The actuators can be electric driven motors or pneumatic based or any other type of actuator such as a worm gear that provides the relative controlled movement required herein. Although any number of actuators can be used, the traction table 200 illustrates up to four actuators. Referring to FIGS. 14-18 in particular, an actuator 240 and corresponding piston tube 242 enables the reclining or pivoting movement of the top frame portion or structure 250 relative to the bottom frame structure 202. An actuator 244 and corresponding piston tube 246 enables the relative parallel movement (up and down or vertical when the chair is in a vertical position) of the neck piece 210 relative to the top frame structure 250. Since the seat back 208 is fixed to the top frame structure 250 in this embodiment, an actuator 245 and corresponding piston tube 247 can enable the parallel movement between the seat bottom 204 and the seat back 208 (or top frame structure 250). Another actuator 280 and its corresponding piston tube 282 enables the relative backwards and forwards lateral movement of the seat bottom 204 relative to a vertical member of the base frame structure 250 when the traction table is in a vertical position as shown in FIGS. 13, 16, or 18. With reference to the reclined position shown in FIG. 25, the actuator 280 can also be thought of as providing parallel relative movement to another member of the base frame structure 250 since the base frame structure 250 has multiple members forming a bracketed “L” shape. As can be seen in FIG. 13, the traction table 200 further includes a controller 212 for controlling the function of the actuators. The controller 212 can include a display 217 or other form of presentation device (e.g., a speaker) and a plurality of switches and knobs 211, 213, and 215 for enabling, activating and otherwise controlling the actuators in a prescribed manner. Note, the control circuitry in one embodiment for the seat-bottom actuator motors (245 and 280), the neck piece actuator motor (244) and the chair recline actuator motor (240) can all be powered by a 110VAC input to a 24VDC output transformer.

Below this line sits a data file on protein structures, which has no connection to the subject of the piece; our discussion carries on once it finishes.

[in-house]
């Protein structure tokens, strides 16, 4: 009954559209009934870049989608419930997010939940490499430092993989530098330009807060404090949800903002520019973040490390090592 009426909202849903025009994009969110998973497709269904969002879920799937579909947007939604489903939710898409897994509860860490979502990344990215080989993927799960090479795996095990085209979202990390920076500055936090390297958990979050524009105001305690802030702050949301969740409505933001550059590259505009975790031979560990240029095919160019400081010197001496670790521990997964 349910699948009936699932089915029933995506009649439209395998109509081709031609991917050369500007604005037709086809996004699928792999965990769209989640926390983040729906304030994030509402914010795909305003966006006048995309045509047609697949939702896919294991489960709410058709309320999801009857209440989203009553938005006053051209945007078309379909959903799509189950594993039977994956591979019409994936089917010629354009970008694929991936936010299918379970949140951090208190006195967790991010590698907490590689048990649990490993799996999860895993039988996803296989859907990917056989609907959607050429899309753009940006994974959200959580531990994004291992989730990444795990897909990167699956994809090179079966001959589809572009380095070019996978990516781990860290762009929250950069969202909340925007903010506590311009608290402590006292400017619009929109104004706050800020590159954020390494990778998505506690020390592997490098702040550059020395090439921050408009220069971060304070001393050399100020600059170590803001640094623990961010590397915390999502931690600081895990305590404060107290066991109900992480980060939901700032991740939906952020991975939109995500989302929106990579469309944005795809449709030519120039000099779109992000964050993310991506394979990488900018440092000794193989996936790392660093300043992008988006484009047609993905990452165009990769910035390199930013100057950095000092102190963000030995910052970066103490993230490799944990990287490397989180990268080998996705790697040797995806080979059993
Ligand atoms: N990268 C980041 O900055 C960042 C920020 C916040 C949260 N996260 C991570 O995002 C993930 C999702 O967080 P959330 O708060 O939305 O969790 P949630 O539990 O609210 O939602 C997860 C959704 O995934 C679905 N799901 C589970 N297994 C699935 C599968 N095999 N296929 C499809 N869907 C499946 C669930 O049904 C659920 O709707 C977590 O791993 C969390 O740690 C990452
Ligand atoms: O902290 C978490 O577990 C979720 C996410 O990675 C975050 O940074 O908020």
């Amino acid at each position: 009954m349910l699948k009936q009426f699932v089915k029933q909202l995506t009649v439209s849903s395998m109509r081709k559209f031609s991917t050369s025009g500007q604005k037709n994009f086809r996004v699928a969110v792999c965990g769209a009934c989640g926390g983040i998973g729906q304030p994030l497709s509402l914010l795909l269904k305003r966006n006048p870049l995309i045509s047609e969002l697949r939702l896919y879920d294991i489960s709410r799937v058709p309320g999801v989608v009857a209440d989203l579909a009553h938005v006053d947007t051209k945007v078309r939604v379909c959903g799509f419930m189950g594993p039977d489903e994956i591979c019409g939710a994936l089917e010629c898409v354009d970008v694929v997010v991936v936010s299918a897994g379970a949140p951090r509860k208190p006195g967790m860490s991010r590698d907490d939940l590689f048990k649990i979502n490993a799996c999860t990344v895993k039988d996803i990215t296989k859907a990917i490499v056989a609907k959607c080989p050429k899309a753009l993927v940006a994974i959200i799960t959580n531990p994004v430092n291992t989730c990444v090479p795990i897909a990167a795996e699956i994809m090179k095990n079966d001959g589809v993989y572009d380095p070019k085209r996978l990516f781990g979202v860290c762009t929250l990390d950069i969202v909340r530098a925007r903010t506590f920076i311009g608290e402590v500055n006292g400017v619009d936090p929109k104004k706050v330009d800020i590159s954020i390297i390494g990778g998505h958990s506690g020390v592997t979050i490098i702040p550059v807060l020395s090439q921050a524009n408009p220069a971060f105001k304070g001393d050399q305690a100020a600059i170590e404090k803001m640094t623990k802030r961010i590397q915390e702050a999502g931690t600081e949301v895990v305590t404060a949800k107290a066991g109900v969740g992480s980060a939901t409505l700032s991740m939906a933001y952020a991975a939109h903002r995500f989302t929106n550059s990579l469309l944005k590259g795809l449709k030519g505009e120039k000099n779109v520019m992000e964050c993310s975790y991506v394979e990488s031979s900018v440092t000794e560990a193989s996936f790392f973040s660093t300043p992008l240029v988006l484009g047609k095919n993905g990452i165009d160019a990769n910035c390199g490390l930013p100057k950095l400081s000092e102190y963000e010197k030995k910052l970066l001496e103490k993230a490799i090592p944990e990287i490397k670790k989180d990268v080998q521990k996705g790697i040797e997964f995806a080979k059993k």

As mentioned above, the traction table 200 includes a plurality of locking mechanisms to customize the positioning of the traction table 200. The seat bottom 204 and the neck piece 210 each have multiple degrees of freedom for custom positioning including left and right tilting, forward and backward tilting, rotation, backwards and forwards lateral movement in addition to the relative parallel movement relative to the top frame structure 250 discussed above. With particular reference to the front perspective view of FIG. 19, the rear perspective view of FIG. 20, the left side view of FIG. 21, and the rear plan view of FIG. 22, the seat bottom 204 includes a locking mechanism 226 that enables left and right tilting adjustments along a pivot point 264. Another locking mechanism 228 enables rotational adjustments of the seat bottom 204 by locking a tube 262 in place. Yet another locking mechanism 230 enables forwards and backwards tilt positioning along a pivot point 260 as particularly shown in the left side view of FIG. 21.